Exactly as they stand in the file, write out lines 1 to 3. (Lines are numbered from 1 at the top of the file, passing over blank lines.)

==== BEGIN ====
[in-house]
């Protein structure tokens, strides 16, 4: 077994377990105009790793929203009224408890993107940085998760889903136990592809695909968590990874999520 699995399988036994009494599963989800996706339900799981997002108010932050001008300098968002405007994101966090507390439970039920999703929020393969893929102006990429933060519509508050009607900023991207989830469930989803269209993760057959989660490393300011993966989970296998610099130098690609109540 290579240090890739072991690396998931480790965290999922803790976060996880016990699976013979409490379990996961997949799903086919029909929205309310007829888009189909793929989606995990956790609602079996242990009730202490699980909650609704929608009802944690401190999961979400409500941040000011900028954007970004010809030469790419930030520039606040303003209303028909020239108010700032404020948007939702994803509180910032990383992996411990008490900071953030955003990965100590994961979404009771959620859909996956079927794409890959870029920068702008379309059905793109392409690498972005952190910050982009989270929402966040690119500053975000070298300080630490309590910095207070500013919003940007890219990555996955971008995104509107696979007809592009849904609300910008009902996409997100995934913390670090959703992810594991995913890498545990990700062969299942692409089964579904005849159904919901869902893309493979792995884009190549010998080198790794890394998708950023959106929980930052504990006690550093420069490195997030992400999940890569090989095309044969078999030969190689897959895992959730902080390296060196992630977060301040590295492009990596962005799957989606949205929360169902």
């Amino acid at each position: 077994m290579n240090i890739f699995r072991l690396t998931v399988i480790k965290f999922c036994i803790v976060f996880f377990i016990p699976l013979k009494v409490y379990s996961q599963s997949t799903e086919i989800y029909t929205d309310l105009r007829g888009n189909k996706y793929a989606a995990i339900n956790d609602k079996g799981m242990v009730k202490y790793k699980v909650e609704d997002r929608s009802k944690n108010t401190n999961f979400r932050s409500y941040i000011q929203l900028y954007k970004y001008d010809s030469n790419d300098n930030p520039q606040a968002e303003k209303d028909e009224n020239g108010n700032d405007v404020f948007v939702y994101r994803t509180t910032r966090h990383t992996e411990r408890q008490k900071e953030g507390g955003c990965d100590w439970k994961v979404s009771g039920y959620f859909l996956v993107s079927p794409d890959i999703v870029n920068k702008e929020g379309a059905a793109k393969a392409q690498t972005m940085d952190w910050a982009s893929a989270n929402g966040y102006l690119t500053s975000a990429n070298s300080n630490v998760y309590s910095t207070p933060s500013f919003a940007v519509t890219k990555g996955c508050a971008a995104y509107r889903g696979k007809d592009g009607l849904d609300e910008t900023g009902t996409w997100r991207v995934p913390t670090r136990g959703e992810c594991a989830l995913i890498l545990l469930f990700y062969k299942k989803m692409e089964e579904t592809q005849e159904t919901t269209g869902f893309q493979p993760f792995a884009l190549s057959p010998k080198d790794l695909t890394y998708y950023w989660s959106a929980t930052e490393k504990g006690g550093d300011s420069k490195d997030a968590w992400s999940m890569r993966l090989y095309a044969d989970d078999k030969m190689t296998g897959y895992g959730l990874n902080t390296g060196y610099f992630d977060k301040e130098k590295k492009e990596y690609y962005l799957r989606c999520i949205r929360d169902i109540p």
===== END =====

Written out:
[in-house]
């Protein structure tokens, strides 16, 4: 077994377990105009790793929203009224408890993107940085998760889903136990592809695909968590990874999520 699995399988036994009494599963989800996706339900799981997002108010932050001008300098968002405007994101966090507390439970039920999703929020393969893929102006990429933060519509508050009607900023991207989830469930989803269209993760057959989660490393300011993966989970296998610099130098690609109540 290579240090890739072991690396998931480790965290999922803790976060996880016990699976013979409490379990996961997949799903086919029909929205309310007829888009189909793929989606995990956790609602079996242990009730202490699980909650609704929608009802944690401190999961979400409500941040000011900028954007970004010809030469790419930030520039606040303003209303028909020239108010700032404020948007939702994803509180910032990383992996411990008490900071953030955003990965100590994961979404009771959620859909996956079927794409890959870029920068702008379309059905793109392409690498972005952190910050982009989270929402966040690119500053975000070298300080630490309590910095207070500013919003940007890219990555996955971008995104509107696979007809592009849904609300910008009902996409997100995934913390670090959703992810594991995913890498545990990700062969299942692409089964579904005849159904919901869902893309493979792995884009190549010998080198790794890394998708950023959106929980930052504990006690550093420069490195997030992400999940890569090989095309044969078999030969190689897959895992959730902080390296060196992630977060301040590295492009990596962005799957989606949205929360169902």
């Amino acid at each position: 077994m290579n240090i890739f699995r072991l690396t998931v399988i480790k965290f999922c036994i803790v976060f996880f377990i016990p699976l013979k009494v409490y379990s996961q599963s997949t799903e086919i989800y029909t929205d309310l105009r007829g888009n189909k996706y793929a989606a995990i339900n956790d609602k079996g799981m242990v009730k202490y790793k699980v909650e609704d997002r929608s009802k944690n108010t401190n999961f979400r932050s409500y941040i000011q929203l900028y954007k970004y001008d010809s030469n790419d300098n930030p520039q606040a968002e303003k209303d028909e009224n020239g108010n700032d405007v404020f948007v939702y994101r994803t509180t910032r966090h990383t992996e411990r408890q008490k900071e953030g507390g955003c990965d100590w439970k994961v979404s009771g039920y959620f859909l996956v993107s079927p794409d890959i999703v870029n920068k702008e929020g379309a059905a793109k393969a392409q690498t972005m940085d952190w910050a982009s893929a989270n929402g966040y102006l690119t500053s975000a990429n070298s300080n630490v998760y309590s910095t207070p933060s500013f919003a940007v519509t890219k990555g996955c508050a971008a995104y509107r889903g696979k007809d592009g009607l849904d609300e910008t900023g009902t996409w997100r991207v995934p913390t670090r136990g959703e992810c594991a989830l995913i890498l545990l469930f990700y062969k299942k989803m692409e089964e579904t592809q005849e159904t919901t269209g869902f893309q493979p993760f792995a884009l190549s057959p010998k080198d790794l695909t890394y998708y950023w989660s959106a929980t930052e490393k504990g006690g550093d300011s420069k490195d997030a968590w992400s999940m890569r993966l090989y095309a044969d989970d078999k030969m190689t296998g897959y895992g959730l990874n902080t390296g060196y610099f992630d977060k301040e130098k590295k492009e990596y690609y962005l799957r989606c999520i949205r929360d169902i109540p």